Sports is one of the last treasures for live TV — you’ve just got to see it as it goes down. However, there are still plenty of reasons to check out live sports after the fact: Odell Beckham Jr.’s catch-of-the-year (decade?) comes to mind. And so, in anticipation of Super Bowl XLIX this Sunday, February 1, the NFL today announced a new partnership with YouTube to bring you even more of the action on the Web.
The new partnership will see select NFL content available via an official NFL YouTube channel, including game previews, in-game highlights, post-game recaps, and clips featuring news, analysis, fantasy football advice, and other select content. Official game highlights, and direct links to the videos, will be available through a special box at the top of Google Search results. Fans will also be able to easily see kickoff time and broadcast information for every NFL game from Google Search — something that has been annoyingly arduous to track down in basic searches up to now.
Just in time to lead up to Super Bowl XLIX, the channel will feature clips of top plays, games, and performers from the 2014 season, the sights and sounds from Arizona, and a preview of the matchup between the New England Patriots and the Seattle Seahawks. After the game, football fans will be able to access in-game highlights from the channel as well.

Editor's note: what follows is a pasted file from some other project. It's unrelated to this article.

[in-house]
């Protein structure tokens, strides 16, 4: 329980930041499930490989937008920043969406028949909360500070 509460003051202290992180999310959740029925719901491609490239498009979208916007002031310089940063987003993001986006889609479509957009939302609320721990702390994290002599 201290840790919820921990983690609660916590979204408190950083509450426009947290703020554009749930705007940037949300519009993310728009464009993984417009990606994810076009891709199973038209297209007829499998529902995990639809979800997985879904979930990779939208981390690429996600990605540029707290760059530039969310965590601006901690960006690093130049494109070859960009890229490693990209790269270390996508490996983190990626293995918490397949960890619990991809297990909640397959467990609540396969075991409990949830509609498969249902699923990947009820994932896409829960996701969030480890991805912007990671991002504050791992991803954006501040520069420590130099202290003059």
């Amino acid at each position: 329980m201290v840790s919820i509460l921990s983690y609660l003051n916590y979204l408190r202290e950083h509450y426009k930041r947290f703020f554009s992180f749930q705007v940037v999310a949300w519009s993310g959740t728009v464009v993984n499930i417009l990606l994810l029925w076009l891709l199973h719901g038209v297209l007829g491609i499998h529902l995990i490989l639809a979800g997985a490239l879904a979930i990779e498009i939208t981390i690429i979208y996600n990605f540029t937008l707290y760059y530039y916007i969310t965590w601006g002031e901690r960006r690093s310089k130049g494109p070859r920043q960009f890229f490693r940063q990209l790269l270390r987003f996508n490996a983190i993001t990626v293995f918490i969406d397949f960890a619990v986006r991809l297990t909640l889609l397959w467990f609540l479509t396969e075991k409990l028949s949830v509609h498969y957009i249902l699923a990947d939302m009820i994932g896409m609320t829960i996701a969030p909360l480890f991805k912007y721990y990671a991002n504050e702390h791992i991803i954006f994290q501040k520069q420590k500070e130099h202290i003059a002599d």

The NFL has been working hard to increase its accessibility and consumption online. The NFL Now app, which offers similar content to the new YouTube channel, was a huge first step in bringing fans more ways to get their NFL fix. But the new partnership with YouTube offers a more accessible way to get to the action, and also shows an uncharacteristic sharing of the wealth by the NFL when it comes to spreading its locked-down content to entities that aren’t owned and operated by the billion dollar league.
While genres like sports and news still thrive via live television, the days when customers hold on to a cable or satellite subscription just to watch the game or catch the local news are numbered. HDTV antennas, and new Web platforms like Dish’s Sling TV are offering a new way forward for sports fans looking to cut cable and satellite ties. As such, it only makes sense for the NFL to begin offering some complementary content online that fans can enjoy from a video service as wildly popular as YouTube.
Hans Schroeder, Senior Vice President, Media Strategy, Business Development, & Sales for the NFL, says the organization sees an “insatiable appetite for digital video content.”
According to The Nielsen Company, 202.3 million unique viewers watched the 2014 regular football season. That’s 80% of all television homes and 68% of all potential viewers in the U.S. During the 17 weeks of its season last year, NFL games were the week’s most-watched TV show. Add online to that equation, and football will be even more prevalent in U.S. homes than ever – if that’s even possible.